The relevance of the opinion of the presiding judge of the convicting court.

The supreme court  observed that the opinion of the presiding judge shines a light on the nature of the crime that has been committed, the record of the convict, their background and other relevant factors. The Court observed that the opinion of the presiding judge would enable the government to take the right  decision as to whether or not the sentence should be remitted. Hence, it cannot be said that the opinion of the presiding judge is only a relevant factor, which does not have any  effect on the application for remission. Hence, the  purpose of the procedural safeguard under Section 432(2) of the CrPC[7] would stand defeated if the opinion of the presiding judge becomes just another factor that may be taken into consideration by the government while deciding the application for remission.  However, this does not mean  that the appropriate government should just  follow the opinion of the presiding judge. In cases where the the opinion of the presiding judge does not consider the relevant factors for grant of remission that have been laid down in (Laxman Naskar v. Union of India, 2000[8]), the government may request the presiding judge to consider the matter afresh.

The factors which enables the remission of sentence

The supreme court also tackled on the factors to be considered when remitting a sentence  and the court also made reference of (Laxman Naskar vs Union of India & Ors ,2000)[9] it was held that it is settled position of law that life sentence is nothing less than lifelong imprisonment and by earning remissions a life convict does not acquire a right to be released prematurely.Also in this case , the Supreme court mentioned the factors  which enables remission of sentence and these are:

  1. To check whether the offence committed  is an individual act of crime without affecting the society at large?
  2. To see, if there is any chance of future recurrence of committing crime.
  3. To check whether the convict has lost his potentiality in committing crime?
  4. To see, if there is any fruitful purpose of confining this convict any more?
  5. To check on the socioeconomic condition of the convict’s family.

Conclusion

The Law of Remission, as outlined in Section 432 of the Code of Criminal Procedure, provides the appropriate government with the power to suspend or remit sentences based on various considerations. The recent judgment of  (Bilkis Bano vs Union of India, 2023)[10] it sheds light on crucial aspects of this law. One significant point emphasized in the judgment is the importance of the “competent” or “appropriate government.” The Supreme Court clarified that the government in which the convict was sentenced is the one competent to decide on remission applications. This ensures that the government granting remission does not overstep the authority of the government that imposed the sentence. Another vital aspect discussed is the relevance of the opinion of the presiding judge of the convicting court. The Supreme Court affirmed that this opinion plays a crucial role in understanding the nature of the crime, the convict’s background, and other relevant factors. While the government is not bound by this opinion, it cannot be treated as a mere formality. The procedural safeguard under Section 432(2) of the CrPC would be defeated if the opinion is not given due consideration. The judgment also highlighted factors that should be considered when granting remission. Referring to the case of (Laxman Naskar vs Union of India 2000), the Supreme Court emphasized that life sentence implies lifelong imprisonment, and earning remissions does not automatically entitle a life convict to premature release. Factors such as the nature of the offense, the likelihood of future criminal behavior, the loss of potentiality in committing crimes, the purpose of further confinement, and the socioeconomic condition of the convict’s family should be carefully assessed.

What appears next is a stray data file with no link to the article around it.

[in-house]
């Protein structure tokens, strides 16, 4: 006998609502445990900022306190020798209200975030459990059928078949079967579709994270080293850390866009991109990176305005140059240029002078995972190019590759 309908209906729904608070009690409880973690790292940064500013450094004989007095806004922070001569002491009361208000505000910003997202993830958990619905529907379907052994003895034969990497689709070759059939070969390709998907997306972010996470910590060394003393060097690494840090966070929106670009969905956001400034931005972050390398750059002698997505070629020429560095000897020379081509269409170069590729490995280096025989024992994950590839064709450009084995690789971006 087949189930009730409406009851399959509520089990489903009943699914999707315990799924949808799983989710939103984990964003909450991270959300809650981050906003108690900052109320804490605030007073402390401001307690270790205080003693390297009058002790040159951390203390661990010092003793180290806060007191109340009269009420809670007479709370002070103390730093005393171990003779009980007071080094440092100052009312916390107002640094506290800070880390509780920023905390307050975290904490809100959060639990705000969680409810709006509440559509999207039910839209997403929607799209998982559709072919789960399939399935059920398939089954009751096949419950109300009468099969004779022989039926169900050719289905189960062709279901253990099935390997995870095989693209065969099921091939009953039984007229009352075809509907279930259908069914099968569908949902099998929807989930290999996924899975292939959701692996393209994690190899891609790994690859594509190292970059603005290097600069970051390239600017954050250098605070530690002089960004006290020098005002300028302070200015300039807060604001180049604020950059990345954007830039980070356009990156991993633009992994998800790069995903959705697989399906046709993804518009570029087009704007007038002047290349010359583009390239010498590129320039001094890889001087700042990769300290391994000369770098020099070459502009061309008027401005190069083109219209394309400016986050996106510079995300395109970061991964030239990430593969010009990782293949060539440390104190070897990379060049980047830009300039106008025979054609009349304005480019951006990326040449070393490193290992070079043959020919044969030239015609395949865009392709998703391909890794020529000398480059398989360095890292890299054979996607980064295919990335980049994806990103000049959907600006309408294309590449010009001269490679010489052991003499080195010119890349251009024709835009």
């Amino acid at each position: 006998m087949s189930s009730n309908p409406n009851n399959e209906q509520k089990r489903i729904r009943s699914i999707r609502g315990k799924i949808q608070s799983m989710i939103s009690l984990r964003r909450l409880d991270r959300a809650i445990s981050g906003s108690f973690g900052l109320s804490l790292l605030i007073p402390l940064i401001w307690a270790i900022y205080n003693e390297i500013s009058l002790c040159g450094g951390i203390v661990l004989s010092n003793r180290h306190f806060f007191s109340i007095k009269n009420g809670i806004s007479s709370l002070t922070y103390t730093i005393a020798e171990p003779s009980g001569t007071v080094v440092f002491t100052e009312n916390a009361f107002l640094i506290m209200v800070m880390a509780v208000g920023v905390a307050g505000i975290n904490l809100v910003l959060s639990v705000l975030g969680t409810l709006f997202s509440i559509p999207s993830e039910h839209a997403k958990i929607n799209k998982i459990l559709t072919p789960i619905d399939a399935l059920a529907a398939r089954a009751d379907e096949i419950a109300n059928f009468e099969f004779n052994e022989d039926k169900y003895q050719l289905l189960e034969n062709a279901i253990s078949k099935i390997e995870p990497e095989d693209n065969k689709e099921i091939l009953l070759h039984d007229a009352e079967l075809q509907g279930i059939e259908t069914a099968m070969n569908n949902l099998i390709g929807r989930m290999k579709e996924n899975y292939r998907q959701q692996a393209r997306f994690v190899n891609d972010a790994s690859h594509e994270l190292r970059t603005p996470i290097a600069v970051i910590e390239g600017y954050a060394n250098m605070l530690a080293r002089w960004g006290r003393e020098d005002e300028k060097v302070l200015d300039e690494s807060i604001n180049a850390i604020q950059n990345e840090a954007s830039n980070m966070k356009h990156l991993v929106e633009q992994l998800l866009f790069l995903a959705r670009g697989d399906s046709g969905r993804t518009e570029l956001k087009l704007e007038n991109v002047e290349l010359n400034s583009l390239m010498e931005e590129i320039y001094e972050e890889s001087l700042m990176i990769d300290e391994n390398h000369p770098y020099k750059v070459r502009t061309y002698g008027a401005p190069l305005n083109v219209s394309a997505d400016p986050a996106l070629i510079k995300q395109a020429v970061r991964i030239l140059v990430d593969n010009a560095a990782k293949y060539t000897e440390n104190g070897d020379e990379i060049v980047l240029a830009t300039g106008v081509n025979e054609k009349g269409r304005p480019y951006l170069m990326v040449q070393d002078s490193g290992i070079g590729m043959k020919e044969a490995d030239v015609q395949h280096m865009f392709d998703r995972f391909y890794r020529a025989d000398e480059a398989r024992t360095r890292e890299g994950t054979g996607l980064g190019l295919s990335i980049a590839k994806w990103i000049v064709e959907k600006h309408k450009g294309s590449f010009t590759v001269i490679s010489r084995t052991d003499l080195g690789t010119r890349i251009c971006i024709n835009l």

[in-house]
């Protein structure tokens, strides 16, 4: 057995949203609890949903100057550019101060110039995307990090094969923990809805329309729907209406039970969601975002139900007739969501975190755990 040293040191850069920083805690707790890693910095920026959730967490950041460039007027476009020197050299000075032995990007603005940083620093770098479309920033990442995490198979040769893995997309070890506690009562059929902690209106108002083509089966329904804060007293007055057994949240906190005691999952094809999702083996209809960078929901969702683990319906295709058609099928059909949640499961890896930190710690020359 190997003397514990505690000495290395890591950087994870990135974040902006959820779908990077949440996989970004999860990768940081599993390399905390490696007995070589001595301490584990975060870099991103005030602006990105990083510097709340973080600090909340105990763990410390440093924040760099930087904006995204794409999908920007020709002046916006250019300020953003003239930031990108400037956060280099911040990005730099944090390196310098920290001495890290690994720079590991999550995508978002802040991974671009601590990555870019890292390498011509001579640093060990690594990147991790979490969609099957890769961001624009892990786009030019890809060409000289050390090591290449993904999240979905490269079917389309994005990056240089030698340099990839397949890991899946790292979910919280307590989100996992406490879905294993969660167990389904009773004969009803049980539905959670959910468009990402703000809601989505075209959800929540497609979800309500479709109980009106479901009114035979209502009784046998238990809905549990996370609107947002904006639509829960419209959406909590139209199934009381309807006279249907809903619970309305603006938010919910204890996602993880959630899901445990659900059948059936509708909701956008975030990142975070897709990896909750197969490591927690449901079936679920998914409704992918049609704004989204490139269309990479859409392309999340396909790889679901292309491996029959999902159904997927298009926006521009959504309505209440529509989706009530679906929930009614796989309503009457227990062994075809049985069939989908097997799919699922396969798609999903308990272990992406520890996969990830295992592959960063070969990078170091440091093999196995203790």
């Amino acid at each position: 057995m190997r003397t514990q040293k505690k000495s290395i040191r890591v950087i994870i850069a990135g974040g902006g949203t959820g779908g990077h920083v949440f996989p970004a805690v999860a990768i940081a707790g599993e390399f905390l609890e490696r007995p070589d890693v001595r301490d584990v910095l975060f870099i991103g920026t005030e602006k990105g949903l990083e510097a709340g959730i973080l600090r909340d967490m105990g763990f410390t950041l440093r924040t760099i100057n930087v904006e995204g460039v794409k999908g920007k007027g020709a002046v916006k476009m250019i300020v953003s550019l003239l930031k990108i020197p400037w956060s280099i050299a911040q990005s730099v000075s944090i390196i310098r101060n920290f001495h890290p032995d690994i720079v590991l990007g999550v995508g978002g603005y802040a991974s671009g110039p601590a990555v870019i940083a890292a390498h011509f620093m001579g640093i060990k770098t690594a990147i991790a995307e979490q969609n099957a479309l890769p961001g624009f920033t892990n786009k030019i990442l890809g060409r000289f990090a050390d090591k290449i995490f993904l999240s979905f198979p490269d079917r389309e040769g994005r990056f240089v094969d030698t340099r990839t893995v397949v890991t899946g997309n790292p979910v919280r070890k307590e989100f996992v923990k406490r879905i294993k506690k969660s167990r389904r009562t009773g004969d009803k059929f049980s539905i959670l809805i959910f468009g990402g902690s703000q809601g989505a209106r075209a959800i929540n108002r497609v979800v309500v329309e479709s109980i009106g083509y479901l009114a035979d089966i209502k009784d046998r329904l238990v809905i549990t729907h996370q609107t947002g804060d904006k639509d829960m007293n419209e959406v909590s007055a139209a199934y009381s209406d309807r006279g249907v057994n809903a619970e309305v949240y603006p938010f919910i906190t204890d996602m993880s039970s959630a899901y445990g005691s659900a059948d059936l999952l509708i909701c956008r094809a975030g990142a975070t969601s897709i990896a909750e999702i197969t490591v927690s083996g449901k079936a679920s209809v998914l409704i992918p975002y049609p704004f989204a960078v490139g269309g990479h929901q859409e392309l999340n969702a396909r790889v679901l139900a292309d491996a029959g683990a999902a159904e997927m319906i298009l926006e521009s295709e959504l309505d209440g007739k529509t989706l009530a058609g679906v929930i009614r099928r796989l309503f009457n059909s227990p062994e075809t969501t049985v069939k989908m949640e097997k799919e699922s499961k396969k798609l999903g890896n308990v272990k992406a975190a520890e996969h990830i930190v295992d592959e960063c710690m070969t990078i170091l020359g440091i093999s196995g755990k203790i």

In conclusion, the Law of Remission is a nuanced process that balances the interests of justice, rehabilitation, and societal well-being. The Supreme Court’s analysis in the Bilkis Case reinforces the need for a comprehensive evaluation of remission applications, taking into account the opinions of the presiding judges and considering relevant factors to make informed decisions.

 

Authored by : Asenath Anesu Chitunzi

Country :Zimbabwe

Student of Marwadi University, Semester-6

References:

[1]Bilkis Bano vs Union of India , (2023)

[2]Section 432(1) of the Code of Criminal Procedure ,1973

[3]Section 432(2) of the Code of Criminal Procedure, 1973.

[4]Section 433A of the Code of Criminal Procedure , 1973.

[5]Bilkis Bano vs Union of India ,SC,(2023)

[6]Union of India vs V Srihan 2015

[7]Section 432(2) of the Crpc,1973

[8]Laxman Naskar vs Union of India ,( 2000)

[9]Laxman Naskar vs Union of India & Ors , 2000

[10]Bilkis Bano vs Union of India, SCC, (2023)